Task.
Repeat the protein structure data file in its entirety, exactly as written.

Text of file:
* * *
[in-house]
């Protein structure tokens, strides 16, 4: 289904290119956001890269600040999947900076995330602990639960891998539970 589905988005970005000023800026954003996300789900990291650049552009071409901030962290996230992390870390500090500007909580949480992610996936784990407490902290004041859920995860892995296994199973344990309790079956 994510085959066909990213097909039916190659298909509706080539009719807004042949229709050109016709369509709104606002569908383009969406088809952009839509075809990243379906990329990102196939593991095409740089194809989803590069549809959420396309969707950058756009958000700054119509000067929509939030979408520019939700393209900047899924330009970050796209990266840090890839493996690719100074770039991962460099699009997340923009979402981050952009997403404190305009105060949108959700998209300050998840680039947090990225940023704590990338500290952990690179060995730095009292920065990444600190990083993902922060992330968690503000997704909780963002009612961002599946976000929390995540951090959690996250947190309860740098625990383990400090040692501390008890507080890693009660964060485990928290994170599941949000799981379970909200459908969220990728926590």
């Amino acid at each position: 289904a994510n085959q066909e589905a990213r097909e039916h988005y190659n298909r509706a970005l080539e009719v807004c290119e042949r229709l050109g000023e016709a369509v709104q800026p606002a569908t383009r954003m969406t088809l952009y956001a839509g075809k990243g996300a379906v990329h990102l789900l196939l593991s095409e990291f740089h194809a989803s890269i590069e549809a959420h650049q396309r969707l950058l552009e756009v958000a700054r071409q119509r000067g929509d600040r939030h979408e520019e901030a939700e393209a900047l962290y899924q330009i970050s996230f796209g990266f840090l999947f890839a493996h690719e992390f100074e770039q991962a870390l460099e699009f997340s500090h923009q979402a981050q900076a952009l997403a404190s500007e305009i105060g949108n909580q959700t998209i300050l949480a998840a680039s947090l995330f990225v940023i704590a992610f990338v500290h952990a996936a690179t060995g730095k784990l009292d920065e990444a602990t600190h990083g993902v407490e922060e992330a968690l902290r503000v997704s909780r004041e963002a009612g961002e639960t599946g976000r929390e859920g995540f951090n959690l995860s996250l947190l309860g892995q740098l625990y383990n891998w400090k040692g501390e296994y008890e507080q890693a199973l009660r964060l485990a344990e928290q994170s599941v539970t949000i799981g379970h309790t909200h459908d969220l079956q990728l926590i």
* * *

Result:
[in-house]
């Protein structure tokens, strides 16, 4: 289904290119956001890269600040999947900076995330602990639960891998539970 589905988005970005000023800026954003996300789900990291650049552009071409901030962290996230992390870390500090500007909580949480992610996936784990407490902290004041859920995860892995296994199973344990309790079956 994510085959066909990213097909039916190659298909509706080539009719807004042949229709050109016709369509709104606002569908383009969406088809952009839509075809990243379906990329990102196939593991095409740089194809989803590069549809959420396309969707950058756009958000700054119509000067929509939030979408520019939700393209900047899924330009970050796209990266840090890839493996690719100074770039991962460099699009997340923009979402981050952009997403404190305009105060949108959700998209300050998840680039947090990225940023704590990338500290952990690179060995730095009292920065990444600190990083993902922060992330968690503000997704909780963002009612961002599946976000929390995540951090959690996250947190309860740098625990383990400090040692501390008890507080890693009660964060485990928290994170599941949000799981379970909200459908969220990728926590």
């Amino acid at each position: 289904a994510n085959q066909e589905a990213r097909e039916h988005y190659n298909r509706a970005l080539e009719v807004c290119e042949r229709l050109g000023e016709a369509v709104q800026p606002a569908t383009r954003m969406t088809l952009y956001a839509g075809k990243g996300a379906v990329h990102l789900l196939l593991s095409e990291f740089h194809a989803s890269i590069e549809a959420h650049q396309r969707l950058l552009e756009v958000a700054r071409q119509r000067g929509d600040r939030h979408e520019e901030a939700e393209a900047l962290y899924q330009i970050s996230f796209g990266f840090l999947f890839a493996h690719e992390f100074e770039q991962a870390l460099e699009f997340s500090h923009q979402a981050q900076a952009l997403a404190s500007e305009i105060g949108n909580q959700t998209i300050l949480a998840a680039s947090l995330f990225v940023i704590a992610f990338v500290h952990a996936a690179t060995g730095k784990l009292d920065e990444a602990t600190h990083g993902v407490e922060e992330a968690l902290r503000v997704s909780r004041e963002a009612g961002e639960t599946g976000r929390e859920g995540f951090n959690l995860s996250l947190l309860g892995q740098l625990y383990n891998w400090k040692g501390e296994y008890e507080q890693a199973l009660r964060l485990a344990e928290q994170s599941v539970t949000i799981g379970h309790t909200h459908d969220l079956q990728l926590i």